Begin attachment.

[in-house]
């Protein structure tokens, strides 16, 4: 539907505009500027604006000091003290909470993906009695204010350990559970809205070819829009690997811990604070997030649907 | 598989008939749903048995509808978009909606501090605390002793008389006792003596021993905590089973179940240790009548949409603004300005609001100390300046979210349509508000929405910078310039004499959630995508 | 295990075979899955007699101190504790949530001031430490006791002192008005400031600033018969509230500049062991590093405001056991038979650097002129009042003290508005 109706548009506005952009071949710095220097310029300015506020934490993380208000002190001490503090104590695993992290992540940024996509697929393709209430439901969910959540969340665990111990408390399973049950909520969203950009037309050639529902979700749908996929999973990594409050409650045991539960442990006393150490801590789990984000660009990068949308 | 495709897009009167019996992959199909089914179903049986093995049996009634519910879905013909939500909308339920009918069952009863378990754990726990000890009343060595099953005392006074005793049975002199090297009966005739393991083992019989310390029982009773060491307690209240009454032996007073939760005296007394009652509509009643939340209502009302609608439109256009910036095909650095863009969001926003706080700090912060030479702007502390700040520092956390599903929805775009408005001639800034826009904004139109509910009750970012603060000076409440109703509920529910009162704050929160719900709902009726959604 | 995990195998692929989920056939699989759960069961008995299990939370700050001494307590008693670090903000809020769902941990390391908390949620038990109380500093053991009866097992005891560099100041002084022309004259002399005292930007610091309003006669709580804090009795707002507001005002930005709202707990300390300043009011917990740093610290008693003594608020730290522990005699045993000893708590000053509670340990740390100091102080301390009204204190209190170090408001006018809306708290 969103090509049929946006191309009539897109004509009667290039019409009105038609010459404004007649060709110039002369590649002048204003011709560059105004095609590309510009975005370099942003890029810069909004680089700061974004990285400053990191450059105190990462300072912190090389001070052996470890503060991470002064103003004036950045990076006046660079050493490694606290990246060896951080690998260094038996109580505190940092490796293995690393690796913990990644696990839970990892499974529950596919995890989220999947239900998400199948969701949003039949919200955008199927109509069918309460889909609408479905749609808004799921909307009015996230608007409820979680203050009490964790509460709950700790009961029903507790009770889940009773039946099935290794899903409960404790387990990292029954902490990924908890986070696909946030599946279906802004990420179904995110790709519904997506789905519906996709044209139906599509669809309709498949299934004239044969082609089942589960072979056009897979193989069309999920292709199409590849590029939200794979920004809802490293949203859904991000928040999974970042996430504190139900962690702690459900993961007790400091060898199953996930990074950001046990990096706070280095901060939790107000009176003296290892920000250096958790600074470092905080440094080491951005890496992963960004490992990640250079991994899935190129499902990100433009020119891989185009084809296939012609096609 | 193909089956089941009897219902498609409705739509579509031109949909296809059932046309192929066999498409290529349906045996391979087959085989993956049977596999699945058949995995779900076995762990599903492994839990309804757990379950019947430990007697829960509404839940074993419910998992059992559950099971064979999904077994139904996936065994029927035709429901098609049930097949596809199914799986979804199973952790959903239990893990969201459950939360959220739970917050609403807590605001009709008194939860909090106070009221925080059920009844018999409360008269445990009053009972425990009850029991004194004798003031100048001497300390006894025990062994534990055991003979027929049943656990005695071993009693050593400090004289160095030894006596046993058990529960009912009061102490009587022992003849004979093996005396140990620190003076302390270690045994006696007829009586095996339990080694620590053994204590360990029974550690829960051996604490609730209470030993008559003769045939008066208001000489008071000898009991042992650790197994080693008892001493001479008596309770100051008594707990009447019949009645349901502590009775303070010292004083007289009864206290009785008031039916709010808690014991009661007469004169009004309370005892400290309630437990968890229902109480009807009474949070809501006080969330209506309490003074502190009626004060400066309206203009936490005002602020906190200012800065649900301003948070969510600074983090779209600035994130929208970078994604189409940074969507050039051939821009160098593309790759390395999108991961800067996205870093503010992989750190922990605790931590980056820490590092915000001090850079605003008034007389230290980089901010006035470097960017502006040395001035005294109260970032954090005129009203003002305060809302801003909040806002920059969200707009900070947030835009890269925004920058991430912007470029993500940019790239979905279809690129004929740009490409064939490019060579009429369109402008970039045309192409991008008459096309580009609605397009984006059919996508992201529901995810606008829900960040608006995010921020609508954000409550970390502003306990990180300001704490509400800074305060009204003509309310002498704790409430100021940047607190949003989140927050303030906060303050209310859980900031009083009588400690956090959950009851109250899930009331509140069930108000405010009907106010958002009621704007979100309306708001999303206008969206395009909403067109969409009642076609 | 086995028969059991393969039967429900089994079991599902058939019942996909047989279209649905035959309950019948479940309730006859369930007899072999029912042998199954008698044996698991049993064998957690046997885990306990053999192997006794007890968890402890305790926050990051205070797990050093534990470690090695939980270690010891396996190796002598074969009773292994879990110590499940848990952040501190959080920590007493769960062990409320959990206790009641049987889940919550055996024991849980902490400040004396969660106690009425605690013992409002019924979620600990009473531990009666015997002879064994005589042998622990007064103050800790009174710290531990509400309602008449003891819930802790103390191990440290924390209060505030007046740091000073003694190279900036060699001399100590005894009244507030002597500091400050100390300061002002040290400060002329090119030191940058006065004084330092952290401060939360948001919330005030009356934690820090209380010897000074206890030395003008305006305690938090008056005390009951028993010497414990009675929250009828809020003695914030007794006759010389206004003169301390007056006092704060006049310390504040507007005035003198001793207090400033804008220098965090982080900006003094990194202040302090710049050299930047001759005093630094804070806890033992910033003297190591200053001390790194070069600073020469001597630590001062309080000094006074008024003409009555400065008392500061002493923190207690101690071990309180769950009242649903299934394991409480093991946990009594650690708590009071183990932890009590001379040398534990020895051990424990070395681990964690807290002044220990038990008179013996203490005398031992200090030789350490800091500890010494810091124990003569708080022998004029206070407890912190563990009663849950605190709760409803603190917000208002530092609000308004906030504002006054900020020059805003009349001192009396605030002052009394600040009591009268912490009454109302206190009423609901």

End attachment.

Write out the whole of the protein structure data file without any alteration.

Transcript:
[in-house]
């Protein structure tokens, strides 16, 4: 539907505009500027604006000091003290909470993906009695204010350990559970809205070819829009690997811990604070997030649907 | 598989008939749903048995509808978009909606501090605390002793008389006792003596021993905590089973179940240790009548949409603004300005609001100390300046979210349509508000929405910078310039004499959630995508 | 295990075979899955007699101190504790949530001031430490006791002192008005400031600033018969509230500049062991590093405001056991038979650097002129009042003290508005 109706548009506005952009071949710095220097310029300015506020934490993380208000002190001490503090104590695993992290992540940024996509697929393709209430439901969910959540969340665990111990408390399973049950909520969203950009037309050639529902979700749908996929999973990594409050409650045991539960442990006393150490801590789990984000660009990068949308 | 495709897009009167019996992959199909089914179903049986093995049996009634519910879905013909939500909308339920009918069952009863378990754990726990000890009343060595099953005392006074005793049975002199090297009966005739393991083992019989310390029982009773060491307690209240009454032996007073939760005296007394009652509509009643939340209502009302609608439109256009910036095909650095863009969001926003706080700090912060030479702007502390700040520092956390599903929805775009408005001639800034826009904004139109509910009750970012603060000076409440109703509920529910009162704050929160719900709902009726959604 | 995990195998692929989920056939699989759960069961008995299990939370700050001494307590008693670090903000809020769902941990390391908390949620038990109380500093053991009866097992005891560099100041002084022309004259002399005292930007610091309003006669709580804090009795707002507001005002930005709202707990300390300043009011917990740093610290008693003594608020730290522990005699045993000893708590000053509670340990740390100091102080301390009204204190209190170090408001006018809306708290 969103090509049929946006191309009539897109004509009667290039019409009105038609010459404004007649060709110039002369590649002048204003011709560059105004095609590309510009975005370099942003890029810069909004680089700061974004990285400053990191450059105190990462300072912190090389001070052996470890503060991470002064103003004036950045990076006046660079050493490694606290990246060896951080690998260094038996109580505190940092490796293995690393690796913990990644696990839970990892499974529950596919995890989220999947239900998400199948969701949003039949919200955008199927109509069918309460889909609408479905749609808004799921909307009015996230608007409820979680203050009490964790509460709950700790009961029903507790009770889940009773039946099935290794899903409960404790387990990292029954902490990924908890986070696909946030599946279906802004990420179904995110790709519904997506789905519906996709044209139906599509669809309709498949299934004239044969082609089942589960072979056009897979193989069309999920292709199409590849590029939200794979920004809802490293949203859904991000928040999974970042996430504190139900962690702690459900993961007790400091060898199953996930990074950001046990990096706070280095901060939790107000009176003296290892920000250096958790600074470092905080440094080491951005890496992963960004490992990640250079991994899935190129499902990100433009020119891989185009084809296939012609096609 | 193909089956089941009897219902498609409705739509579509031109949909296809059932046309192929066999498409290529349906045996391979087959085989993956049977596999699945058949995995779900076995762990599903492994839990309804757990379950019947430990007697829960509404839940074993419910998992059992559950099971064979999904077994139904996936065994029927035709429901098609049930097949596809199914799986979804199973952790959903239990893990969201459950939360959220739970917050609403807590605001009709008194939860909090106070009221925080059920009844018999409360008269445990009053009972425990009850029991004194004798003031100048001497300390006894025990062994534990055991003979027929049943656990005695071993009693050593400090004289160095030894006596046993058990529960009912009061102490009587022992003849004979093996005396140990620190003076302390270690045994006696007829009586095996339990080694620590053994204590360990029974550690829960051996604490609730209470030993008559003769045939008066208001000489008071000898009991042992650790197994080693008892001493001479008596309770100051008594707990009447019949009645349901502590009775303070010292004083007289009864206290009785008031039916709010808690014991009661007469004169009004309370005892400290309630437990968890229902109480009807009474949070809501006080969330209506309490003074502190009626004060400066309206203009936490005002602020906190200012800065649900301003948070969510600074983090779209600035994130929208970078994604189409940074969507050039051939821009160098593309790759390395999108991961800067996205870093503010992989750190922990605790931590980056820490590092915000001090850079605003008034007389230290980089901010006035470097960017502006040395001035005294109260970032954090005129009203003002305060809302801003909040806002920059969200707009900070947030835009890269925004920058991430912007470029993500940019790239979905279809690129004929740009490409064939490019060579009429369109402008970039045309192409991008008459096309580009609605397009984006059919996508992201529901995810606008829900960040608006995010921020609508954000409550970390502003306990990180300001704490509400800074305060009204003509309310002498704790409430100021940047607190949003989140927050303030906060303050209310859980900031009083009588400690956090959950009851109250899930009331509140069930108000405010009907106010958002009621704007979100309306708001999303206008969206395009909403067109969409009642076609 | 086995028969059991393969039967429900089994079991599902058939019942996909047989279209649905035959309950019948479940309730006859369930007899072999029912042998199954008698044996698991049993064998957690046997885990306990053999192997006794007890968890402890305790926050990051205070797990050093534990470690090695939980270690010891396996190796002598074969009773292994879990110590499940848990952040501190959080920590007493769960062990409320959990206790009641049987889940919550055996024991849980902490400040004396969660106690009425605690013992409002019924979620600990009473531990009666015997002879064994005589042998622990007064103050800790009174710290531990509400309602008449003891819930802790103390191990440290924390209060505030007046740091000073003694190279900036060699001399100590005894009244507030002597500091400050100390300061002002040290400060002329090119030191940058006065004084330092952290401060939360948001919330005030009356934690820090209380010897000074206890030395003008305006305690938090008056005390009951028993010497414990009675929250009828809020003695914030007794006759010389206004003169301390007056006092704060006049310390504040507007005035003198001793207090400033804008220098965090982080900006003094990194202040302090710049050299930047001759005093630094804070806890033992910033003297190591200053001390790194070069600073020469001597630590001062309080000094006074008024003409009555400065008392500061002493923190207690101690071990309180769950009242649903299934394991409480093991946990009594650690708590009071183990932890009590001379040398534990020895051990424990070395681990964690807290002044220990038990008179013996203490005398031992200090030789350490800091500890010494810091124990003569708080022998004029206070407890912190563990009663849950605190709760409803603190917000208002530092609000308004906030504002006054900020020059805003009349001192009396605030002052009394600040009591009268912490009454109302206190009423609901």